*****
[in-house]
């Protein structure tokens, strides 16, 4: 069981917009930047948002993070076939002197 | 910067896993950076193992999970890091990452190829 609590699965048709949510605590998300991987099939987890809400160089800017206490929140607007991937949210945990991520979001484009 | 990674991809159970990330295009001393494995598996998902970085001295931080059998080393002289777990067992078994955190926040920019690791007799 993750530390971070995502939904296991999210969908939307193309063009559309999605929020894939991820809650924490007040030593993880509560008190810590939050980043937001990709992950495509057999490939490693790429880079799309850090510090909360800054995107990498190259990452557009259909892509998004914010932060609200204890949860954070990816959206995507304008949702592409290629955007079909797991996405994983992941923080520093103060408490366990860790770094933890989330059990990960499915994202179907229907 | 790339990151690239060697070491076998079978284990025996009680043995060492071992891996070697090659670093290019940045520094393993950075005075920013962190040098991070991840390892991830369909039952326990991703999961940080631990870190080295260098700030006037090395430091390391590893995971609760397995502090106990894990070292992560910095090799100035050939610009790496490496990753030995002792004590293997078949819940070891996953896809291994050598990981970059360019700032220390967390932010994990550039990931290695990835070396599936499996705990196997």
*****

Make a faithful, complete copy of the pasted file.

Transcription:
[in-house]
């Protein structure tokens, strides 16, 4: 069981917009930047948002993070076939002197 | 910067896993950076193992999970890091990452190829 609590699965048709949510605590998300991987099939987890809400160089800017206490929140607007991937949210945990991520979001484009 | 990674991809159970990330295009001393494995598996998902970085001295931080059998080393002289777990067992078994955190926040920019690791007799 993750530390971070995502939904296991999210969908939307193309063009559309999605929020894939991820809650924490007040030593993880509560008190810590939050980043937001990709992950495509057999490939490693790429880079799309850090510090909360800054995107990498190259990452557009259909892509998004914010932060609200204890949860954070990816959206995507304008949702592409290629955007079909797991996405994983992941923080520093103060408490366990860790770094933890989330059990990960499915994202179907229907 | 790339990151690239060697070491076998079978284990025996009680043995060492071992891996070697090659670093290019940045520094393993950075005075920013962190040098991070991840390892991830369909039952326990991703999961940080631990870190080295260098700030006037090395430091390391590893995971609760397995502090106990894990070292992560910095090799100035050939610009790496490496990753030995002792004590293997078949819940070891996953896809291994050598990981970059360019700032220390967390932010994990550039990931290695990835070396599936499996705990196997």